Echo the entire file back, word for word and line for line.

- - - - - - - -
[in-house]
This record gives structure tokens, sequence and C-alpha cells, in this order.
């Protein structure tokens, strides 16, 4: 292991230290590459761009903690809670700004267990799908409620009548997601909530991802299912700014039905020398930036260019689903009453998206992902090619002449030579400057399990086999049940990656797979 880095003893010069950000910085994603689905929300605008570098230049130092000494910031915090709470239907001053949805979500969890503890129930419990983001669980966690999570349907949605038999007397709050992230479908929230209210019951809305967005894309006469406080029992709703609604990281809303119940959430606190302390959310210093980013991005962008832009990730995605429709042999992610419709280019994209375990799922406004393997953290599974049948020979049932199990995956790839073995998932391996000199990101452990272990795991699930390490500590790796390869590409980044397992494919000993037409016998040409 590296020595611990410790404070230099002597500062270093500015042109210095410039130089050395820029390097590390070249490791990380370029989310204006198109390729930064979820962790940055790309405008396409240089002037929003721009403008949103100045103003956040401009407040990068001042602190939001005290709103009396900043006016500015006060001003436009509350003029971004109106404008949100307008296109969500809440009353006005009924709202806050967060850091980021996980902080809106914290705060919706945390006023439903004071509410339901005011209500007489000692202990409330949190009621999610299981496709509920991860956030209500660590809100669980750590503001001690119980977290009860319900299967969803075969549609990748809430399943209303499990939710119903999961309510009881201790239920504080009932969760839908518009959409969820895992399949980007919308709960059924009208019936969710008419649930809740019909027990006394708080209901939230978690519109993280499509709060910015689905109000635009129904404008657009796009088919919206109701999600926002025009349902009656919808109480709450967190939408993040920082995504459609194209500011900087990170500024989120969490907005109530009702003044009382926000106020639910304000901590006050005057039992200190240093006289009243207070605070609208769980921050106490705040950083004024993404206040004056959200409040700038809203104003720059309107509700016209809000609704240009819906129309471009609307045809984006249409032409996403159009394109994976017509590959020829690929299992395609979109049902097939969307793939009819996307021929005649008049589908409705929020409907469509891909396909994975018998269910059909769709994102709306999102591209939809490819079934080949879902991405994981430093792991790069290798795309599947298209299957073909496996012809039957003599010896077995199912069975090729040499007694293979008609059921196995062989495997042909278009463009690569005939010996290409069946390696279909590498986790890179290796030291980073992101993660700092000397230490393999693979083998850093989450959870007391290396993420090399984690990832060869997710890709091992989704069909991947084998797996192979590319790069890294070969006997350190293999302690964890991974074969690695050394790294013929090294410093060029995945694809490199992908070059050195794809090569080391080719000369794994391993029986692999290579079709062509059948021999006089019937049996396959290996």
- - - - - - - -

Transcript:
[in-house]
This record gives structure tokens, sequence and C-alpha cells, in this order.
């Protein structure tokens, strides 16, 4: 292991230290590459761009903690809670700004267990799908409620009548997601909530991802299912700014039905020398930036260019689903009453998206992902090619002449030579400057399990086999049940990656797979 880095003893010069950000910085994603689905929300605008570098230049130092000494910031915090709470239907001053949805979500969890503890129930419990983001669980966690999570349907949605038999007397709050992230479908929230209210019951809305967005894309006469406080029992709703609604990281809303119940959430606190302390959310210093980013991005962008832009990730995605429709042999992610419709280019994209375990799922406004393997953290599974049948020979049932199990995956790839073995998932391996000199990101452990272990795991699930390490500590790796390869590409980044397992494919000993037409016998040409 590296020595611990410790404070230099002597500062270093500015042109210095410039130089050395820029390097590390070249490791990380370029989310204006198109390729930064979820962790940055790309405008396409240089002037929003721009403008949103100045103003956040401009407040990068001042602190939001005290709103009396900043006016500015006060001003436009509350003029971004109106404008949100307008296109969500809440009353006005009924709202806050967060850091980021996980902080809106914290705060919706945390006023439903004071509410339901005011209500007489000692202990409330949190009621999610299981496709509920991860956030209500660590809100669980750590503001001690119980977290009860319900299967969803075969549609990748809430399943209303499990939710119903999961309510009881201790239920504080009932969760839908518009959409969820895992399949980007919308709960059924009208019936969710008419649930809740019909027990006394708080209901939230978690519109993280499509709060910015689905109000635009129904404008657009796009088919919206109701999600926002025009349902009656919808109480709450967190939408993040920082995504459609194209500011900087990170500024989120969490907005109530009702003044009382926000106020639910304000901590006050005057039992200190240093006289009243207070605070609208769980921050106490705040950083004024993404206040004056959200409040700038809203104003720059309107509700016209809000609704240009819906129309471009609307045809984006249409032409996403159009394109994976017509590959020829690929299992395609979109049902097939969307793939009819996307021929005649008049589908409705929020409907469509891909396909994975018998269910059909769709994102709306999102591209939809490819079934080949879902991405994981430093792991790069290798795309599947298209299957073909496996012809039957003599010896077995199912069975090729040499007694293979008609059921196995062989495997042909278009463009690569005939010996290409069946390696279909590498986790890179290796030291980073992101993660700092000397230490393999693979083998850093989450959870007391290396993420090399984690990832060869997710890709091992989704069909991947084998797996192979590319790069890294070969006997350190293999302690964890991974074969690695050394790294013929090294410093060029995945694809490199992908070059050195794809090569080391080719000369794994391993029986692999290579079709062509059948021999006089019937049996396959290996």